Published in the September 2006 issue. This article is viewable for non-subscribers.
I would like to respond, if I may, to the letter from the reader who was told by a cruise line that Guayaquil was not the chosen port of entry in Ecuador because “Quito is a much safer city” (July ’06, pg. 38).
My husband grew up in Quito. It is the best-known Ecuadorian city and certainly is lovely, but, indeed, many people — including me — find the altitude difficult. So I take (most recently in April ’06) many of our charter groups to the Galápagos Islands via Guayaquil, for the following reasons.
Guayaquil has changed enormously over the past few years, due to excellent governmental planning and the allocation of resources promulgated by the mayor and unanimously supported by Guayaquileños!
Her hotels, including the Oro Verde hotels (phone 593-4-2511316, fax 2514215 or visit www.oroverdehotels.com), the Hilton Colón and others, are superb! Oro Verde’s UniPark Hotel, for example, is on the unique Parque Seminario, known as “Iguana Park,” the only park on the mainland boasting a resident population of huge land iguanas as well as water turtles.
The city offers a great variety of delightful restaurants as well.
Ecuador’s most famous naval vessel, the Abdon Calderon (at El Museo Cañonero Calderón at Armada Park), may be toured in Guayaquil, and the Museo Naval (across from the Yacht Club, along the Malecon) is a delight. Each makes an interesting tour, and the Armada Park Museum has a delightful mechanical mockup of the famous 1941 Battle of Jambeli in which the Abdon Calderon defeated the much larger Peruvian ship Almirano Villar.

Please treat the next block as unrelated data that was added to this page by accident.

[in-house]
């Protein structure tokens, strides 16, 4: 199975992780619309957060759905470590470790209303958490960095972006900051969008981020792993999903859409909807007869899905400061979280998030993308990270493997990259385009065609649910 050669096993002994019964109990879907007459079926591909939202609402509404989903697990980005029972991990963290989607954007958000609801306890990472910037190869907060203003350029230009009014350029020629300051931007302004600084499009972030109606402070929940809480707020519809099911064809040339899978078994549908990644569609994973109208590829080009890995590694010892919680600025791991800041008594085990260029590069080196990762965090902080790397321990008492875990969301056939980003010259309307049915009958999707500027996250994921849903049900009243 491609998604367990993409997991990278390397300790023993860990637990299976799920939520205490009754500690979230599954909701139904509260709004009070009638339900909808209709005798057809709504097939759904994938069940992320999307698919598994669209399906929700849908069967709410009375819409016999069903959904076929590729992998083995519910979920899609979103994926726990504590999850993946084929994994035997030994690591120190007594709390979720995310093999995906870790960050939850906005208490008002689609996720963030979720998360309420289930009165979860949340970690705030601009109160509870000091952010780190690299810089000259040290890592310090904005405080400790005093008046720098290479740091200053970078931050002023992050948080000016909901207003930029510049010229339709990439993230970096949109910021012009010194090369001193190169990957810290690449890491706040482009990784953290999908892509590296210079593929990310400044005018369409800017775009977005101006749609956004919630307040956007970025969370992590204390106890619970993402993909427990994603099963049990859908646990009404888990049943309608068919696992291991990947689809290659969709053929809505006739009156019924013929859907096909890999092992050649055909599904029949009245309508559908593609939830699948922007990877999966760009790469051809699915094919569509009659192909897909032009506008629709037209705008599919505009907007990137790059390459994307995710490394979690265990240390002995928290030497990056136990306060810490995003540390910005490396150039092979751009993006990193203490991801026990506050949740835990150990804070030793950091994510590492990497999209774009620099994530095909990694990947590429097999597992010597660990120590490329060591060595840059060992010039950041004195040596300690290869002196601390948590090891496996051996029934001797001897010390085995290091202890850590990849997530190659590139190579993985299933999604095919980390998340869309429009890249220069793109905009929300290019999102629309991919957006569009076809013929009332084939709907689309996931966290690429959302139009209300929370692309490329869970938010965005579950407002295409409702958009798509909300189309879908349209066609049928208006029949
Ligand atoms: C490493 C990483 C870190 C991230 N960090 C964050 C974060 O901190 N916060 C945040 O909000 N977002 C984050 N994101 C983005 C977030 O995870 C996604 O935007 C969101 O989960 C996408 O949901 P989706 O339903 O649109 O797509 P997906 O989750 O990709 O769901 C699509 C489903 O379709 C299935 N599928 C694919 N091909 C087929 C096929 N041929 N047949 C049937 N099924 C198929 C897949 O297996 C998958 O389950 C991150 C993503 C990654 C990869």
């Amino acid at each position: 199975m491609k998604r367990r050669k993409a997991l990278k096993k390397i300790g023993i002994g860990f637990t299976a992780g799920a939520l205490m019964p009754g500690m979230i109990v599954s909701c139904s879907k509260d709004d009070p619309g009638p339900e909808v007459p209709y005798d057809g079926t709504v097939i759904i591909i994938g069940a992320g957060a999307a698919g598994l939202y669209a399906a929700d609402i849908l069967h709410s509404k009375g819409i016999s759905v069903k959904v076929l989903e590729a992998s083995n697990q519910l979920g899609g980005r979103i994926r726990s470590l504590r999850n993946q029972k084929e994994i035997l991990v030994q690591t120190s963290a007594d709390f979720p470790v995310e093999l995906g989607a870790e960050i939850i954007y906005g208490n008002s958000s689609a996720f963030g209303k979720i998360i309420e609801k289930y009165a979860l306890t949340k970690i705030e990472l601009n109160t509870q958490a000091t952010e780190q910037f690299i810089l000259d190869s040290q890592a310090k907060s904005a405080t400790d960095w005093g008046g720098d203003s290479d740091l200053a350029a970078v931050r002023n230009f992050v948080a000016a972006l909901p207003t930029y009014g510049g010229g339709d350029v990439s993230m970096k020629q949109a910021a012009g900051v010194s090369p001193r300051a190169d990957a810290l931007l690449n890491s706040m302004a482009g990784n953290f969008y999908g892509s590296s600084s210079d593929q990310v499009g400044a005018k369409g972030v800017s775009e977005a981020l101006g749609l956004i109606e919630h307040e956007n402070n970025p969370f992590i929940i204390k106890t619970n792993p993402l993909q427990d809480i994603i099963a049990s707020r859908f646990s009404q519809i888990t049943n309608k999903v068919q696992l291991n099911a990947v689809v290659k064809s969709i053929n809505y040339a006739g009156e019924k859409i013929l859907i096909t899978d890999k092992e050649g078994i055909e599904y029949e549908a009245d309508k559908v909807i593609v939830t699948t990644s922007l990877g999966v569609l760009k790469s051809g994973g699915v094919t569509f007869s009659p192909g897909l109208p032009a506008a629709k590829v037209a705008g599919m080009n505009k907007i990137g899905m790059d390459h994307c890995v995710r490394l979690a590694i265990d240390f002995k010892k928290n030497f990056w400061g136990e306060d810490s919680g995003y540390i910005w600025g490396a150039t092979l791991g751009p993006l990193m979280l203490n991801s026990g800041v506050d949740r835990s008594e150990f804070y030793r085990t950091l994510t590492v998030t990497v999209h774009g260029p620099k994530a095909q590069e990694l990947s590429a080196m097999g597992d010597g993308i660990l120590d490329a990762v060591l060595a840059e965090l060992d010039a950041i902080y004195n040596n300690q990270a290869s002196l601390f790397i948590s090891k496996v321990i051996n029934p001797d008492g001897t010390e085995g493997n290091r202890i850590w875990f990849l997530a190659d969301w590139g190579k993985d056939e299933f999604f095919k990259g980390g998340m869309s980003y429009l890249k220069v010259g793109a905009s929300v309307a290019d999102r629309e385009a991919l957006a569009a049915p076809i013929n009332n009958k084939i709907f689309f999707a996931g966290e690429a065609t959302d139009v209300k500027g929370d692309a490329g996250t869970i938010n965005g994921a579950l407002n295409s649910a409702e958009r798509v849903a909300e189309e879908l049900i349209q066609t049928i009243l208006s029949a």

The riverway park Malecon 2000 holds a marvel of activities for kids and adults plus historical information, not to mention a variety of restaurants. It’s well policed and perfectly delightful!
The new Parque Historico offers a wonderful walk through three large, beautifully presented areas: one with animals and birds (some endangered) of the region, including magnificent parrots, tapirs, caimans, etc.; an exposition of indigenous 19th-century coastal life, featuring homes on stilts, a hacienda, music and home life, and an exposition of the cacao trade and the old urban environment of Guayaquil after the great fire of 1896. The famous Casa Rosada was moved to the park several years ago. The gardens and attached park are lovely.
At the right time of year, the city park, featuring orchids, is a lovely place to visit.
Any big city has its good and bad points and its safe and less safe areas. Guayaquil is no different — and is well worth one’s time!
JUDIE MUGGIA, Galápagos Direct, Box 1043, Winchester, MA 01890